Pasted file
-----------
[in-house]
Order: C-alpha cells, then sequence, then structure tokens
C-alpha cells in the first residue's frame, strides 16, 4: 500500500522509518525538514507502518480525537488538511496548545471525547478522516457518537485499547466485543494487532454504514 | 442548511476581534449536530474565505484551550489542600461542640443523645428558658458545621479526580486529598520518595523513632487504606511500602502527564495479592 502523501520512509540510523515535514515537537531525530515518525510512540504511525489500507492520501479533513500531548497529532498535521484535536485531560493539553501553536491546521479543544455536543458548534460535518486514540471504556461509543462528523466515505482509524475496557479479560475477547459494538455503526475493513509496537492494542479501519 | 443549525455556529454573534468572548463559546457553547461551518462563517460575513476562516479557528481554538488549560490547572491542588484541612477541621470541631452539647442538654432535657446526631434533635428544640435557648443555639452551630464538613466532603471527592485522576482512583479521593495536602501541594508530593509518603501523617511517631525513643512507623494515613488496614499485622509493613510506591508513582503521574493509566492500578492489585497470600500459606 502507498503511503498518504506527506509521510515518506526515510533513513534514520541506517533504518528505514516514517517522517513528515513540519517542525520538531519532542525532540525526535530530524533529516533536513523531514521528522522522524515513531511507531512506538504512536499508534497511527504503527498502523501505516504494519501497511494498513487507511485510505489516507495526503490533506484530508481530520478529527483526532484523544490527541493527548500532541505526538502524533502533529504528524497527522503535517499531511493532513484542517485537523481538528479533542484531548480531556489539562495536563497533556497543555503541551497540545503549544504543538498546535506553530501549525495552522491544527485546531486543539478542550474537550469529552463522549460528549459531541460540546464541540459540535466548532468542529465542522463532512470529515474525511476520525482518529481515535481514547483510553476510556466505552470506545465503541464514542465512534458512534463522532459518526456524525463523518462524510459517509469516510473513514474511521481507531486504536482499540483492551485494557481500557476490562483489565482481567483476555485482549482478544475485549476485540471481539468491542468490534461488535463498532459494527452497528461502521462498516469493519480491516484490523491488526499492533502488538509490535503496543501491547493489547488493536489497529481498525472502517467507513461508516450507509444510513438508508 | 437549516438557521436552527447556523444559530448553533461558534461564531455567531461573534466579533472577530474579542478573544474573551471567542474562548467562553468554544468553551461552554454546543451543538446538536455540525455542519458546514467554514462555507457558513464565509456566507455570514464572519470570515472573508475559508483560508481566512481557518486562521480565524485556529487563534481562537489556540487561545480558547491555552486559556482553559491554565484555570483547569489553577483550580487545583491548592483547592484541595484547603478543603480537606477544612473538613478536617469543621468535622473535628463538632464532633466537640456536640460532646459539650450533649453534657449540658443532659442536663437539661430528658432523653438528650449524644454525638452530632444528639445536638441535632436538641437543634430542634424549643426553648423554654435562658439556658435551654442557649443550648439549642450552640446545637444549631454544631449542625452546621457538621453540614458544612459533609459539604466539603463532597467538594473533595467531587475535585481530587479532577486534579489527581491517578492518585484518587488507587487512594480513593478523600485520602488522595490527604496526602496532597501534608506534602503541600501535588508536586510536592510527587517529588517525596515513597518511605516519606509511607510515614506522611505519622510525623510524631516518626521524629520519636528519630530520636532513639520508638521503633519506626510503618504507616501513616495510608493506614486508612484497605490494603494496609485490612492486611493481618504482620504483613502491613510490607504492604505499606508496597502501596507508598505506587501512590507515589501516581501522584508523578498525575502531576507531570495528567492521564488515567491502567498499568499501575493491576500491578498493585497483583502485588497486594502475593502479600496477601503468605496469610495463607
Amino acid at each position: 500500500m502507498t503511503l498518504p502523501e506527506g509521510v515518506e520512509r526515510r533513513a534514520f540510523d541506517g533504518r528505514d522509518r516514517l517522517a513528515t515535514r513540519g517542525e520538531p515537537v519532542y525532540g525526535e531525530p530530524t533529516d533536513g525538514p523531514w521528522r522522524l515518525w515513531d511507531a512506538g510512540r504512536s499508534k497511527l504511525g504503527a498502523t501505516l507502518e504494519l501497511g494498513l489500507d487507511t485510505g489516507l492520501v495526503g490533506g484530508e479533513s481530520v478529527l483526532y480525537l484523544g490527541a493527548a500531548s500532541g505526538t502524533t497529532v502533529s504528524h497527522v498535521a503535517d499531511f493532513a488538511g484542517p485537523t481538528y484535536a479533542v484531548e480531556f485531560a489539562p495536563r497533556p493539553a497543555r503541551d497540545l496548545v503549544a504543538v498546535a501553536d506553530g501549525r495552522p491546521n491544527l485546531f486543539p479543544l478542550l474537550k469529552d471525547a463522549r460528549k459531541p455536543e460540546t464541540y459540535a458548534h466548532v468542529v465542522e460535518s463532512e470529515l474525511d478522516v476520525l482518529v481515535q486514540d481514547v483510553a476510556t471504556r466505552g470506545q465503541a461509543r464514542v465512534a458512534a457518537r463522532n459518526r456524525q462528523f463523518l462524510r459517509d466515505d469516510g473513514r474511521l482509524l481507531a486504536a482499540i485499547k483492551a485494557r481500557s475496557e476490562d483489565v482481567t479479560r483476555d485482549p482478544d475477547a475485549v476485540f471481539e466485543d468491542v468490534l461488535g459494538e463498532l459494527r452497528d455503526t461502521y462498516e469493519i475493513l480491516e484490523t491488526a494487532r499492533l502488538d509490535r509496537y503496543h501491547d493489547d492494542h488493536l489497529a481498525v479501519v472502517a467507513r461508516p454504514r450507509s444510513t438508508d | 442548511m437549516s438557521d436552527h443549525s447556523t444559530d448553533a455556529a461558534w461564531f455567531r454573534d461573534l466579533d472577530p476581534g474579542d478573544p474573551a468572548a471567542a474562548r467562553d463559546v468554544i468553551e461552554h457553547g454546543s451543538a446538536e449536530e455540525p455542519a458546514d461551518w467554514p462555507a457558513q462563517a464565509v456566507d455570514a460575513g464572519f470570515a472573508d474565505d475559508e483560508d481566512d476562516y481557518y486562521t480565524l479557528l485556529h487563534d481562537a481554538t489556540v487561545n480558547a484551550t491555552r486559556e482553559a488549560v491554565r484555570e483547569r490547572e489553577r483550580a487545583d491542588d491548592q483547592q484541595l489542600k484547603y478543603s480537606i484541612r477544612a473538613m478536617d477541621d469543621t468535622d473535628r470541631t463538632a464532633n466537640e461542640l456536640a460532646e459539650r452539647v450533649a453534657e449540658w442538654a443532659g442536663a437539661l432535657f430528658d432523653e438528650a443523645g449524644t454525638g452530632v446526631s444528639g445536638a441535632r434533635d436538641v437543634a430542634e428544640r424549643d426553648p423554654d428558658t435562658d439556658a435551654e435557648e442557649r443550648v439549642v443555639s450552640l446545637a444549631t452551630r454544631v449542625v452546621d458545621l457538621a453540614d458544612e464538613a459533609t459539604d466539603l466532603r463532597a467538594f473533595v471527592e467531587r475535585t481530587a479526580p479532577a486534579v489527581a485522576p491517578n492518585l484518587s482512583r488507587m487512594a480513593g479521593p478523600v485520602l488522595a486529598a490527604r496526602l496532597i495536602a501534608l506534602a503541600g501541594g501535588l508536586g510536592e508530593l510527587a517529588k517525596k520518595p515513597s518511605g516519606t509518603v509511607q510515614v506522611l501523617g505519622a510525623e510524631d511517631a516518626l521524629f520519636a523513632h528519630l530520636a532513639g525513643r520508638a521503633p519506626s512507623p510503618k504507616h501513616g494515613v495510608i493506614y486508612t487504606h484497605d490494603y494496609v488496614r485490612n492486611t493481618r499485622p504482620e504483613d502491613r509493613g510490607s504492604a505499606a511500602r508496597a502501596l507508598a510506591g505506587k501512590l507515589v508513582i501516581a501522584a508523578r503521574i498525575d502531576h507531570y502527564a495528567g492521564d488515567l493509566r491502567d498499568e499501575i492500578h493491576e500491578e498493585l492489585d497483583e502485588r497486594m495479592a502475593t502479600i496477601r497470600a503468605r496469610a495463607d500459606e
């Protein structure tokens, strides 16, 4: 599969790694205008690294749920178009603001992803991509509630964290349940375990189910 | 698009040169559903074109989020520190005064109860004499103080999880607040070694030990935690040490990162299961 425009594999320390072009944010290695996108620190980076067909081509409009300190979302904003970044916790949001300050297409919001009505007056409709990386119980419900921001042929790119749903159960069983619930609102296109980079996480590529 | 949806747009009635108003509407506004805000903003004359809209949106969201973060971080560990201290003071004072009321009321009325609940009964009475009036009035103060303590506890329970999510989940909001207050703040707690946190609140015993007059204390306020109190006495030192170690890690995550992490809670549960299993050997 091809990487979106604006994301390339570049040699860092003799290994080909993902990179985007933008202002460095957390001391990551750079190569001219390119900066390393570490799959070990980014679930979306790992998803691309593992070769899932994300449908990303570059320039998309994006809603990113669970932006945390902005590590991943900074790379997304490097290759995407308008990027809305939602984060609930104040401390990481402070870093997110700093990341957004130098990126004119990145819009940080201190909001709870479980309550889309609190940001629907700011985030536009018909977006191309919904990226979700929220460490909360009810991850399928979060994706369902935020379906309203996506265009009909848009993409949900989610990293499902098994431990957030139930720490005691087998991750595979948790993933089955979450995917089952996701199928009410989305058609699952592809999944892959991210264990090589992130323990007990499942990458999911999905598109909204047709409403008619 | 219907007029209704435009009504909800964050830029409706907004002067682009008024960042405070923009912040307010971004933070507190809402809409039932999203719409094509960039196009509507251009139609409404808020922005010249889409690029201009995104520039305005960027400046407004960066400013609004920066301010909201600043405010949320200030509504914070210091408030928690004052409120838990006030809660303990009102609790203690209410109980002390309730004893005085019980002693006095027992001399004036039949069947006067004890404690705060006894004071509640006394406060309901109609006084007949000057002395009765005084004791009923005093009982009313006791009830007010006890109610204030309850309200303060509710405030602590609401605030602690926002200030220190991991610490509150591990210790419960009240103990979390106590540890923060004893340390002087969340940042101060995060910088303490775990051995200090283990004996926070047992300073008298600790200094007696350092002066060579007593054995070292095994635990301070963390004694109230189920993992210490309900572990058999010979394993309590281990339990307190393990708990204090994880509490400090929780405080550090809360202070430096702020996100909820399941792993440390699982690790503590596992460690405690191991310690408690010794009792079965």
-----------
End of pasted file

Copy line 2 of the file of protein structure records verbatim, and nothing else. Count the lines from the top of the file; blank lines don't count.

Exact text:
Order: C-alpha cells, then sequence, then structure tokens